This reminds me of the adoption of the word “cool” in Spanish language: at least in Mexico, where I grew up, it was Bart Simpson who brought it into the language of youngsters. Noticing the pale effect –or I’d rather say no-effect–of the literal Spanish translation (cool = fresco), the Latin-American dubbed version of The Simpsons started using the English “cool” (“cúl”) instead. This adjective, widely accepted by most –if not every— young or not so young media consumers, also appears in current German language.

This phenomenon shows how words travel through media. If they stay longer in the vocabulary of a particular language, or disappear after some years, it’s a matter of time. Until now nobody would use these words in Spanish or German outside a conversation or in a social media context. But why are these words so easily integrated? Is it that their imaginary, fiction-charged connotation contributes to a positive reception in another language? If, as a speaker, I identify myself with Bart Simpson or Max, from 2 Broke Girls, and if I use their vocabulary, do I integrate together with their words, also the whole imaginary dimension and thus contribute to their pragmatic / semantic change in the receptive language?

Benedict Anderson explains in Imagined Communities (2004) how languages such as Latin, Arab and Chinese once contributed to build communities of men of letters, unified by ability to access not only to knowledge, but to an immanent truth through the reading and interpretation of sacred signs. I ask myself in what extent are mass media contributing to create a similar international, imagined community of people who are linked by the integration of a popular, English vocabulary, and their connection to the world of entertainment and popular culture: “bitch”, “cool”, “fuck” are expressions I hear not only in Mexico –or that I have used myself in certain contexts–, but also in Germany among people of a certain age (outside this age-group, particularly an older one, these words probably don’t have an effect of any kind).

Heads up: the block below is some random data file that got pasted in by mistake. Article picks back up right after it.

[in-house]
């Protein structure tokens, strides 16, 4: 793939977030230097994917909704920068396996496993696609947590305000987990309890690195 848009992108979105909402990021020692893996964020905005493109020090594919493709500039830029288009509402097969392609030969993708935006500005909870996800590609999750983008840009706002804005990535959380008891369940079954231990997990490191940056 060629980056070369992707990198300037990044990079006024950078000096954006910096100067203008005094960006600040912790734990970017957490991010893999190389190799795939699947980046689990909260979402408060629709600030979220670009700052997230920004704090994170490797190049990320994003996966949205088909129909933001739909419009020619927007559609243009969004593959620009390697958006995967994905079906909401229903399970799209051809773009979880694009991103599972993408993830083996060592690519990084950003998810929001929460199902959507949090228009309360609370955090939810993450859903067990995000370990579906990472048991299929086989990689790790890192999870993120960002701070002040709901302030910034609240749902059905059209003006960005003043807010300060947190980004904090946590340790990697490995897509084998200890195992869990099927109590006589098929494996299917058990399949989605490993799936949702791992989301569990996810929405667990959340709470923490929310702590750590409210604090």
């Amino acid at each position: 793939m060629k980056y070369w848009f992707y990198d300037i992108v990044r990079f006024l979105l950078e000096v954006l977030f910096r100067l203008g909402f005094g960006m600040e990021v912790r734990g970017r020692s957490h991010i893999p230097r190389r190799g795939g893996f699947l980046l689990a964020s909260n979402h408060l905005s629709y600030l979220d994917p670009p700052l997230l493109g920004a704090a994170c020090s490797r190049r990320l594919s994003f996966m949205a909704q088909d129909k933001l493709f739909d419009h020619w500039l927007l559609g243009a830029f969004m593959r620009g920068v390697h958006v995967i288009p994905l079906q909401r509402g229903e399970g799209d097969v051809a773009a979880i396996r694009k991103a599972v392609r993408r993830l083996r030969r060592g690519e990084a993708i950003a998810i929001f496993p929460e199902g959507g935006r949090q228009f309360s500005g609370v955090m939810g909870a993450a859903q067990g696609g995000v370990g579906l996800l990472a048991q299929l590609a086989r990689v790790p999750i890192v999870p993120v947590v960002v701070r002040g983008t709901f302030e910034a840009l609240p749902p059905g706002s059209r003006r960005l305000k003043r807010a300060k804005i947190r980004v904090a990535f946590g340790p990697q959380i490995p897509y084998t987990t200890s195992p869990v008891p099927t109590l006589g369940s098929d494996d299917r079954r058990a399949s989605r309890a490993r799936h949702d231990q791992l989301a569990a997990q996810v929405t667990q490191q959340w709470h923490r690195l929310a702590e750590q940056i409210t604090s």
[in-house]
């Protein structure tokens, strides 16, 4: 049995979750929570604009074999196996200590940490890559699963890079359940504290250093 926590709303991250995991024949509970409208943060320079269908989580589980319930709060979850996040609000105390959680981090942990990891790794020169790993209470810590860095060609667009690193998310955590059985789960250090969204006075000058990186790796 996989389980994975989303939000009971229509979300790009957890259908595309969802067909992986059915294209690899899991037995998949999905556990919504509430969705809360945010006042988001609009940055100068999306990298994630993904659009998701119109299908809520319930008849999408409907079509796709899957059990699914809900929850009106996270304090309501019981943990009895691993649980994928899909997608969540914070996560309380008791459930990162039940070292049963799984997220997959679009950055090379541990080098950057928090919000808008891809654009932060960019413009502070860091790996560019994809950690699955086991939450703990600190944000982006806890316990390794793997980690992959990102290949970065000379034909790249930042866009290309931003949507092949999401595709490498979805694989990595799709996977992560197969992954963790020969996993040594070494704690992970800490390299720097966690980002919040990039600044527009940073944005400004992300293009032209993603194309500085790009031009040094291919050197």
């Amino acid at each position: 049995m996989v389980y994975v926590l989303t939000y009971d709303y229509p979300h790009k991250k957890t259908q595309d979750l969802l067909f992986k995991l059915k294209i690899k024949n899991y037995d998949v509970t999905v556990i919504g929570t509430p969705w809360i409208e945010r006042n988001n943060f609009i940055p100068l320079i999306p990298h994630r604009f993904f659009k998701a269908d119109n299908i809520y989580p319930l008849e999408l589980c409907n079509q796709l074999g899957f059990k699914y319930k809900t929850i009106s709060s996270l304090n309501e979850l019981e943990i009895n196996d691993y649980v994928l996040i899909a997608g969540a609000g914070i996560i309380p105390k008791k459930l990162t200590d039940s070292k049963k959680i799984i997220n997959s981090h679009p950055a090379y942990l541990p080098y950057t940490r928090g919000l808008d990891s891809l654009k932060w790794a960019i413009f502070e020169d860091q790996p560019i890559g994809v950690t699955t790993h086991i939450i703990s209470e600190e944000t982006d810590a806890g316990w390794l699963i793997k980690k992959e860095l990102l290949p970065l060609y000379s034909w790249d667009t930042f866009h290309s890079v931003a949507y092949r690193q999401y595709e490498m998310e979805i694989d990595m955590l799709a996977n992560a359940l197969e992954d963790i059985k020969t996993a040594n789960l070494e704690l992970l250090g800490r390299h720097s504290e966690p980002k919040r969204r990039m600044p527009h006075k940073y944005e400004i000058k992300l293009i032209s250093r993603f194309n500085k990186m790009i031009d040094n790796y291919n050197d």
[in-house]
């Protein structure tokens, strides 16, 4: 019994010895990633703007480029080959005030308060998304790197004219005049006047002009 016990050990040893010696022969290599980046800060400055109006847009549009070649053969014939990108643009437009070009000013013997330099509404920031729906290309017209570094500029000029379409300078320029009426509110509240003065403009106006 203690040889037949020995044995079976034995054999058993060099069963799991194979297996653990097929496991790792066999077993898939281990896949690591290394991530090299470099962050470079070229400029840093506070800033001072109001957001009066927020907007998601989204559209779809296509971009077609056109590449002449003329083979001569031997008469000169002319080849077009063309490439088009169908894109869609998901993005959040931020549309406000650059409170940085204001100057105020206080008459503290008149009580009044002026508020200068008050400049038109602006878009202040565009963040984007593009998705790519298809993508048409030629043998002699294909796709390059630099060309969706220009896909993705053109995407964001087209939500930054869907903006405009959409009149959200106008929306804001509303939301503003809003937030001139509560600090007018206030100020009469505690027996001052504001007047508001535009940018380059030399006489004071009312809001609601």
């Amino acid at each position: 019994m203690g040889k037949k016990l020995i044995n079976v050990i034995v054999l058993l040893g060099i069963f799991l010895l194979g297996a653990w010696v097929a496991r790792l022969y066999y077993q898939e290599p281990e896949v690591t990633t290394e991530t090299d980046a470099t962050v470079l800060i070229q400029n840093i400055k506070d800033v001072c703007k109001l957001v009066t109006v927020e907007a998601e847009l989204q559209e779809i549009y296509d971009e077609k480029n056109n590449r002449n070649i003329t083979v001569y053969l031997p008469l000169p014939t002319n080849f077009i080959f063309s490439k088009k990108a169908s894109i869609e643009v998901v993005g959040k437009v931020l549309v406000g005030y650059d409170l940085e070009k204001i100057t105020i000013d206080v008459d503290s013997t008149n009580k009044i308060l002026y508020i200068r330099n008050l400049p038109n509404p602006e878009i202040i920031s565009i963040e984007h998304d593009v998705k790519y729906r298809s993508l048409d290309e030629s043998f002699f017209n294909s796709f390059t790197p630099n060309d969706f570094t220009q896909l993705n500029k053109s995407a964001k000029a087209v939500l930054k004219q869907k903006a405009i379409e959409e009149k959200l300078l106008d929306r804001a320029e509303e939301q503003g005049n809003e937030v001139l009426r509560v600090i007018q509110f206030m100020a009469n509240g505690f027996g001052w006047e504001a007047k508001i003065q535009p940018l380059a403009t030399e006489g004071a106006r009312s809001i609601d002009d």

On the one hand, it seems that a new imagined community of social media consumers has been created and it’s in a constant transformation. Besides, there is a conscience of the existence of an imaginary Other (TV and Film characters) and of the culture in which it has been created. But on the other hand this follows to another question: to which extent is that “Other” conscious about the existence of us? Does that “Other” absorb linguistic elements from us or we are just being linguistically “colonized” or at least “marked” by a global media experience which links us not only to a generational identity, but also to an imagined global self-regulated by a same center of power (American TV)? Which other examples can be found and if these words also travel with their imaginative, fictional semiotic charge? Are these words travelers –or are they already settled immigrants?

The World of Matter
25. January 2014, mrossini | 0 Comments

World of Matter is multimedia project providing an open access archive on the global ecologies of resource exploitation and circulation. It comprises visual practitioners and theorists conducting long-term research on material geographies, who engage ideas and practices from art, spatial culture, urbanism, anthropology, art history, cultural theory, photojournalism, activism, publishing, curating and education.
Its main initiator is Swiss artist Ursula Biemann whom some of you know from the conference Art With(out) Borders that Winter School participants Tanja Klankert and Erin Rice organized last year.
Project website:

Book Recommendation – Buchempfehlung
14. May 2012, svonfischer | 0 Comments

Generation FacebookVom Leben im digitalen Enclosure

Text: Dr. Theo Röhle, Universität Paderborn